Emotional Intelligence remains a key ingredient in the development of corporate leaders. In this series, best-selling author and Korn Ferry columnist Dan Goleman reveals the 12 key skills behind EI. It is excerpted from Emotional Self-Awareness: A Primer.
Emotional Self-Control is the ability to keep your disruptive emotions and impulses in check, to maintain your effectiveness under stressful or even hostile conditions. This doesn’t mean suppressing your emotions. We want to control our disturbing emotions, not the positive ones (which make life rich, and come into play with the Positive Outlook and Achievement Orientation Competencies). With Emotional Self-Control, you manage your disruptive impulses and destabilizing emotions, staying clear-headed and calm.
Consider this example: The head of marketing at a global food company always tried to find better ways to do things, but had no regard for the people he depended on for that very success. He'd pounce on anyone who wasn't up to his standards. If anyone disagreed with him, he’d fly into a yelling rage. His direct reports complained behind his back, saying he was a terrible boss.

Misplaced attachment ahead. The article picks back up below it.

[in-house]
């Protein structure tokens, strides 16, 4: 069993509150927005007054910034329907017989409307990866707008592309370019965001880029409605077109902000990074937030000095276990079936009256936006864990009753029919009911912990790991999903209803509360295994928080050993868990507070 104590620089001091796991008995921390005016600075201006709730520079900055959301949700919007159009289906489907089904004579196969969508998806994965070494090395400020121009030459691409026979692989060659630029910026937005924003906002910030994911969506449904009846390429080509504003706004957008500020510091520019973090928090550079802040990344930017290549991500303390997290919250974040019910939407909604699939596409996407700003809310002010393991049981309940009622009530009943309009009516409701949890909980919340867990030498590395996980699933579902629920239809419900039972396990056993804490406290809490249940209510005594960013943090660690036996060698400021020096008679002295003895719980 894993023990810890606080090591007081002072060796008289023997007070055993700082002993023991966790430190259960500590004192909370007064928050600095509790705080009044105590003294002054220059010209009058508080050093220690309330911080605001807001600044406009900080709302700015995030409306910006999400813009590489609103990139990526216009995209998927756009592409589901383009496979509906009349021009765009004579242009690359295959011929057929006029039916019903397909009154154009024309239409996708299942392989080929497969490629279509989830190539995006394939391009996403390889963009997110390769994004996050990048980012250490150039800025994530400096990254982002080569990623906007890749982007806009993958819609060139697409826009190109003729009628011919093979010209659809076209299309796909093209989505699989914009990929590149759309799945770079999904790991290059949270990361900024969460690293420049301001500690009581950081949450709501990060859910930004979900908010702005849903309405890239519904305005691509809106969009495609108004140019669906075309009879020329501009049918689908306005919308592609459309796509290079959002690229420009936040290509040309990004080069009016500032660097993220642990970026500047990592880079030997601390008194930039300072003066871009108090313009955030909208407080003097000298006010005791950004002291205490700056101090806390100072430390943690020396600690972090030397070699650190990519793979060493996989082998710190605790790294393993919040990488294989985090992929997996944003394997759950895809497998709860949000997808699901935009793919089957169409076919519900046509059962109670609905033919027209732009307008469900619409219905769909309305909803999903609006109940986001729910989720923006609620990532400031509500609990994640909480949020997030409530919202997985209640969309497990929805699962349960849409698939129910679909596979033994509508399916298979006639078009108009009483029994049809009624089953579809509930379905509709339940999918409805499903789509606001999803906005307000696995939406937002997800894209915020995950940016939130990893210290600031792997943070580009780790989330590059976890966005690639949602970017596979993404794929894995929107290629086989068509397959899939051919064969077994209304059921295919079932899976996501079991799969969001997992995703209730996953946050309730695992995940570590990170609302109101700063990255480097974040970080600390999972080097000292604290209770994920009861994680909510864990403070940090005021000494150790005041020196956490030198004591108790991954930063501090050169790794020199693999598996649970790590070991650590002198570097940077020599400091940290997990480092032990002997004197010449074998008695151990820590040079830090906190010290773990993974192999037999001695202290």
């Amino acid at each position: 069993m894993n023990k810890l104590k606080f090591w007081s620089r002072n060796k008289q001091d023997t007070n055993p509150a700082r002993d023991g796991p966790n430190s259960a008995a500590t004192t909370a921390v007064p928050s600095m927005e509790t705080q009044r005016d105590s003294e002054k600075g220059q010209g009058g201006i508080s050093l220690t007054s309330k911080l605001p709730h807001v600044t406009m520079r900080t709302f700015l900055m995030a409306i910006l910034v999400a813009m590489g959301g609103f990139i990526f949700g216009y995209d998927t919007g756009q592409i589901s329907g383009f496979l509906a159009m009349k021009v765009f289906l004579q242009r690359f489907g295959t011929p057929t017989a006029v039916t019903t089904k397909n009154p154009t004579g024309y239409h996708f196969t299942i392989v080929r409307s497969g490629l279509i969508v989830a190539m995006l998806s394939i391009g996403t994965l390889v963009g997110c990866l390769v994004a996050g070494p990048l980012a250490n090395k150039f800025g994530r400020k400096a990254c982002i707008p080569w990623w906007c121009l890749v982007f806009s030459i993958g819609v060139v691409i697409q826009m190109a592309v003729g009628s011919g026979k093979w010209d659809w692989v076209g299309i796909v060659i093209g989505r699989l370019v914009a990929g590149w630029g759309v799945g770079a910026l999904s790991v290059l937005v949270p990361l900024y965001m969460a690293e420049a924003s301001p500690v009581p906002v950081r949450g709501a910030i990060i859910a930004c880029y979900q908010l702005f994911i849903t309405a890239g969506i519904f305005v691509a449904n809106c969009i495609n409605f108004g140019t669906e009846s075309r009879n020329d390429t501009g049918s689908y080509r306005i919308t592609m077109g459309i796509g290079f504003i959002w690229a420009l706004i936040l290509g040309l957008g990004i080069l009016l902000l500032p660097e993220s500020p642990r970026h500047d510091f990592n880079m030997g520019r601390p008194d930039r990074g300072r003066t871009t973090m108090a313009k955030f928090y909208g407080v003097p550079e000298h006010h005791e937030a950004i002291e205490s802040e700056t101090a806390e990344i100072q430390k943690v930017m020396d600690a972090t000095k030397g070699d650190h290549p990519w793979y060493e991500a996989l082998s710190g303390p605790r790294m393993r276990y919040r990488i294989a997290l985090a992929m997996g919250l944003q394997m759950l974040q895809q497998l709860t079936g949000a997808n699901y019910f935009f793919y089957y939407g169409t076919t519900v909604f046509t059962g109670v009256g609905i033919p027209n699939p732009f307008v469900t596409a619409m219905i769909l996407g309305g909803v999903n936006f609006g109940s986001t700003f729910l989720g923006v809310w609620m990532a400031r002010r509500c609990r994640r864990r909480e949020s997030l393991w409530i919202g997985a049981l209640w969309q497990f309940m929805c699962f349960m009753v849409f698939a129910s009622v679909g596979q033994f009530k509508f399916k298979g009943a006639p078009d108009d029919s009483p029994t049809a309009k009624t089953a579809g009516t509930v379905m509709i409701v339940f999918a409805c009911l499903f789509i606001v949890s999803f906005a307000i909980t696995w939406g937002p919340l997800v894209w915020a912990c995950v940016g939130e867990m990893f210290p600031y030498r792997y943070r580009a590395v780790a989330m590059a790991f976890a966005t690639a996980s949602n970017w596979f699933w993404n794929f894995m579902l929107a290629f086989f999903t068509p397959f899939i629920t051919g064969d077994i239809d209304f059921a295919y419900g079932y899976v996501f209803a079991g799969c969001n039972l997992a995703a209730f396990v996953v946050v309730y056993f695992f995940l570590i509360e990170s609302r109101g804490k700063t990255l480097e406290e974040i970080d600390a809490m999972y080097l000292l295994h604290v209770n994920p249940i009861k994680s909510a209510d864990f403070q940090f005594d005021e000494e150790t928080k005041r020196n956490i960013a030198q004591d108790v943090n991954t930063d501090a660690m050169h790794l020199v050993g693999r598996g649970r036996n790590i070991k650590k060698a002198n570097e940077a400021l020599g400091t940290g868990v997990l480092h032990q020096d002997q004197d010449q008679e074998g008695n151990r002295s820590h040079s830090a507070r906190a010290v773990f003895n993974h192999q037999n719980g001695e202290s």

What that marketing executive lacked was Emotional Self-Control.
Cognitive science tells us that the more upset you are, the less well you can focus on what's important, take it in deeply, or respond nimbly. Being “hijacked” by your emotions sabotages your ability to make good decisions or to react skillfully. Other research indicates that emotions spread from the leader of a group outward to the members of the group. Research done at the Yale School of Management shows that if the group leader is in an upbeat mood, people in the group catch that mood and the team does better, whatever it's doing. If the leader is in a really negative mood—abrasive, whatever it may be—the team members get into a negative mood and their performance plummets.
Australian researchers found that leaders who manage emotions well had better business outcomes. I think that's true globally. Does it matter if a boss blows up at an employee? You bet it does! Additional research shows that employees remember most vividly negative encounters they've had with a boss. They remember it much better than the positive encounters. But they also said that after that encounter, they felt demoralized and they didn't want to have anything more to do with that boss.
Emotional Self-Control doesn’t just matter for keeping the leader calm and less stressed, it impacts the emotions of everyone they interact with, and the productivity of the organization. Profits could be on the line.